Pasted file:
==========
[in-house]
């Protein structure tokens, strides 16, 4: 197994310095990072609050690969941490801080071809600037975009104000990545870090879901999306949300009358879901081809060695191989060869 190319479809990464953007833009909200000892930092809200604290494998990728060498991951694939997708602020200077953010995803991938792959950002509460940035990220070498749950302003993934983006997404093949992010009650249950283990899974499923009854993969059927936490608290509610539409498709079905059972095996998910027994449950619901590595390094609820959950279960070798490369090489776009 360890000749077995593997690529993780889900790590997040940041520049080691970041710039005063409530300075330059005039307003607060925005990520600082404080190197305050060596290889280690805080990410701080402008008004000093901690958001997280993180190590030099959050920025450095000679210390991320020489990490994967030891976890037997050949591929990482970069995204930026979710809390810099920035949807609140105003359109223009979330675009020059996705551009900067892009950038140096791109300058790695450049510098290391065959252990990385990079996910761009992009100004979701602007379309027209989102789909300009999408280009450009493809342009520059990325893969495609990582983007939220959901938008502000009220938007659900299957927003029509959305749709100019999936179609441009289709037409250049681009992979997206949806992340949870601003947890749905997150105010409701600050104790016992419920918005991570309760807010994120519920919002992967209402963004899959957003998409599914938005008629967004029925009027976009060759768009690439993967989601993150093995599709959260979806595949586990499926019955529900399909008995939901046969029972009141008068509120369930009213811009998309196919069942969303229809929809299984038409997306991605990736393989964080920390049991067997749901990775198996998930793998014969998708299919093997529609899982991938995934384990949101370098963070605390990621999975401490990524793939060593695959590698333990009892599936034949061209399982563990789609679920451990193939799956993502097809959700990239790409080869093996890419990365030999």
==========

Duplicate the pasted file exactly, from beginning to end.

[in-house]
């Protein structure tokens, strides 16, 4: 197994310095990072609050690969941490801080071809600037975009104000990545870090879901999306949300009358879901081809060695191989060869 190319479809990464953007833009909200000892930092809200604290494998990728060498991951694939997708602020200077953010995803991938792959950002509460940035990220070498749950302003993934983006997404093949992010009650249950283990899974499923009854993969059927936490608290509610539409498709079905059972095996998910027994449950619901590595390094609820959950279960070798490369090489776009 360890000749077995593997690529993780889900790590997040940041520049080691970041710039005063409530300075330059005039307003607060925005990520600082404080190197305050060596290889280690805080990410701080402008008004000093901690958001997280993180190590030099959050920025450095000679210390991320020489990490994967030891976890037997050949591929990482970069995204930026979710809390810099920035949807609140105003359109223009979330675009020059996705551009900067892009950038140096791109300058790695450049510098290391065959252990990385990079996910761009992009100004979701602007379309027209989102789909300009999408280009450009493809342009520059990325893969495609990582983007939220959901938008502000009220938007659900299957927003029509959305749709100019999936179609441009289709037409250049681009992979997206949806992340949870601003947890749905997150105010409701600050104790016992419920918005991570309760807010994120519920919002992967209402963004899959957003998409599914938005008629967004029925009027976009060759768009690439993967989601993150093995599709959260979806595949586990499926019955529900399909008995939901046969029972009141008068509120369930009213811009998309196919069942969303229809929809299984038409997306991605990736393989964080920390049991067997749901990775198996998930793998014969998708299919093997529609899982991938995934384990949101370098963070605390990621999975401490990524793939060593695959590698333990009892599936034949061209399982563990789609679920451990193939799956993502097809959700990239790409080869093996890419990365030999």